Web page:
March Music review. Nothing to do with procurement.

Exciting couple of weeks for music.  Quite a few new albums to discuss so will try and keep it snappy.

Gorillaz;  Plastic Beach.  Damon Albarn = genius.  No doubt.  More ideas in this album than most artists manage in a lifetime. Who else could combine Kano (rapper) with the Lebanese Orchestra for Oriental Music and make it sound brilliant and beautiful? (White Flag).  And other tracks feature Lou Reed.  Snoop Dog. Mick Jones. Mos Def.  Mark E Smith.  Elvis is probably in there somewhere.  Here's my favourite track.  You probably won't like every track - I don't - so perhaps a selective download job, but it is a jaw-droppingly  impressive piece of work.  8 / 10

Courteeners - Falcon. In which Liam Fray tries to 'do a Maccabees' and use the vital second album to step up from indie promise to main stage contender.  So does he succeed?  (I say 'he' because this feels more like a solo rather than a band album).  I'm not sure.  His lyrics don't really stand too much scrutiny, and it is all a bit corny in places in a rock / indie / Oasis/ Kasabian / way.  But the better moments call forth the Smiths and Pulp; and there are some big tunes I can imagine the Radio One tent singing along to by the Thames on August 28th .....  So it may do the trick; 6.5/10.

Titus Andronicus - Monitor. You may not have herad of them; I hadn't till recently.  If I said "60 minutes of concept album about the US civil war from a US  EMO / punk / band" you wouldn't be dashing off to the shops would you?  And yet...if I described it as a mad mixture of the Pogues, early Clash, the Hold Steady and the E Street Band...you might feel differently. An exhilarating ride and  strangely uplifting (given the apocalyptic lyrics),  if a little exhausting at times.  7.5/10.

And now the two albums that have excited me more than anything I've heard since...the last thing that excited me.

Frightened Rabbit - Winter of Mixed Drinks.  Their last - Midnight Organ Fight- was one of my 2008 faves.  It was a passionate, disturbing at times, raw and very Scottish  'indie' album.   At first listening, the new release is less intense, tortured, dark.  But the edge remains, as does the faint folk tinge ('Living in Colour' could be the Proclaimers on a really good day), but with some more obviously commercial sound and melodies.  At times, quite Biffy Clyro, and even (and they might not take this as compliment) Snow Patrol before they got dull (digression; the first Snow Patrol album, 'Songs for a Polar Bear', which I bought purely because our daughter was in love with Polar Bears at the time,  sold about 3 copies and was judged quite a cutting edge and difficult listen.  It does also have one track with the immortal title, "Get Balsamic Vinegar...Quick You Fool").   Anyway, Frightened Rabbit have pulled off an excellent album here, and it looks like they may be breaking the States - no 84 with a bullet in the Billboard top200;  and if you don't think that's a big deal, that makes them the fifth biggest UK artist in the US  this week after Gorillaz, Sade, Peter Gabriel and Corinne Bailey Rae!    9/10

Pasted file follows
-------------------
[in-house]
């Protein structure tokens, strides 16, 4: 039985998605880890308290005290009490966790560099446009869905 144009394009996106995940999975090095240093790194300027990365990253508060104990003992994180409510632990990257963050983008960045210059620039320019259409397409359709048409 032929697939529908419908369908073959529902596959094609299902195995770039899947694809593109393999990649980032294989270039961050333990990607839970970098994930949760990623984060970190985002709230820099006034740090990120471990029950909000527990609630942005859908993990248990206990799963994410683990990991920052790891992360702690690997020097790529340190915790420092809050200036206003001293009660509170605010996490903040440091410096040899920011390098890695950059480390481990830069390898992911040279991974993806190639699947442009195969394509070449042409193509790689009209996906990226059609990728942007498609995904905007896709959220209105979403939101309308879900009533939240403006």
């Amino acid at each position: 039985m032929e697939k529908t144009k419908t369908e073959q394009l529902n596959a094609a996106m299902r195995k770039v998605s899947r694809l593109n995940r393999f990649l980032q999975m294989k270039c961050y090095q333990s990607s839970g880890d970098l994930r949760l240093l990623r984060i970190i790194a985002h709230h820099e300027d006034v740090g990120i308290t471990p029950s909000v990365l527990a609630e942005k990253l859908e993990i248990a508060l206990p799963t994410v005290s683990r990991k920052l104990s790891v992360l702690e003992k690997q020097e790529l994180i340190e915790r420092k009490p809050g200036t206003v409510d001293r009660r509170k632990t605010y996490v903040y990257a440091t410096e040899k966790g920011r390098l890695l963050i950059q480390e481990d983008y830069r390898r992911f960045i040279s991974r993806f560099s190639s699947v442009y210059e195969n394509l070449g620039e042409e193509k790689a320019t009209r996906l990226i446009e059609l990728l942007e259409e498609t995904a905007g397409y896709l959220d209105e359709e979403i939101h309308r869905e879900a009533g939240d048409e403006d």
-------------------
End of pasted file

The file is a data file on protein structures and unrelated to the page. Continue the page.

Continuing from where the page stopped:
And finally, Laura Marling and 'I Speak Because I Can'.    She grew up just a few miles from here; who knew?  Genius walked amongst us, and I say that without the slightest iota of irony.  I don't know what I can say about her really, she's still only 20 , she writes songs that bring to mind traditional British narrative, often darkly-edged folk, Nick Drake, the best of  mid-period Joni Mitchell yet with a contemporary 'nu-folk' feel.  Romantic interlude: you can hear the Mumford and Sons influence here, and they play on the album.  She and Mr Mumford are apparently an item.  She was of course also the muse behind Noah and the Whale's beautiful but depressing  'The First Days of Spring', written by Mr Noah (or was it Mr Whale?) after she dumped him.  What a girl!  Anyway, it is as near as dammit perfect.  Here's a more literate review from the Telegraph.  An absolute classic, and put money on her being Dame Marling of Eversley by the time she's 50.   Streamed here only till Monday - listen now.  9.5/10.  Maybe 10.

And I'm afraid, pleasant and much-hyped though the Ellie Goulding and Marina and the Diamond's albums are, they pale somewhat in comparison.

Finally, for those of you, obviously serious music fans, who have got this far, remember tickets for Reading and Leeds go on sale March 29th at 9am.  See you there.

Voices (2)

  1. Chris Jelley:

    Peter

    I have to agree with you Lara Marling & Frightened Rabbit deserve the scores you have awarded. However, Courteeners? 6.5 ! This new album like their last (for me) is one of those strange albums that grows on you over time. I remember having St Jude in my collection for a long time, giving it a cursory play and then I saw them at Glastonbury.

    This for me proved what an awesome band they are live. I think that this new album will also prove to have a similar pull. Hopefully, I will see them on the Glasto 2010 line-up and (barring any major clashes) I will once again be there to hear them.

    While I am at it, suprised you haven’t mentioned the “excellent” new “Imagined Village” album and have you heard Erland and the Carnival, I think you will like them.

  2. Alan:

    Hi Pete,

    Knowing my musical taste you will guess straight away I love the mew Laura Marling album – it is truly scary to think she is only 20 years of age; I had barely learned to pick my nose with class at that age.

    Love the Frightened Rabbit (especially since they are from God’s country!!) and will be downloading presently.

    Take Care,

    Alan
    xx

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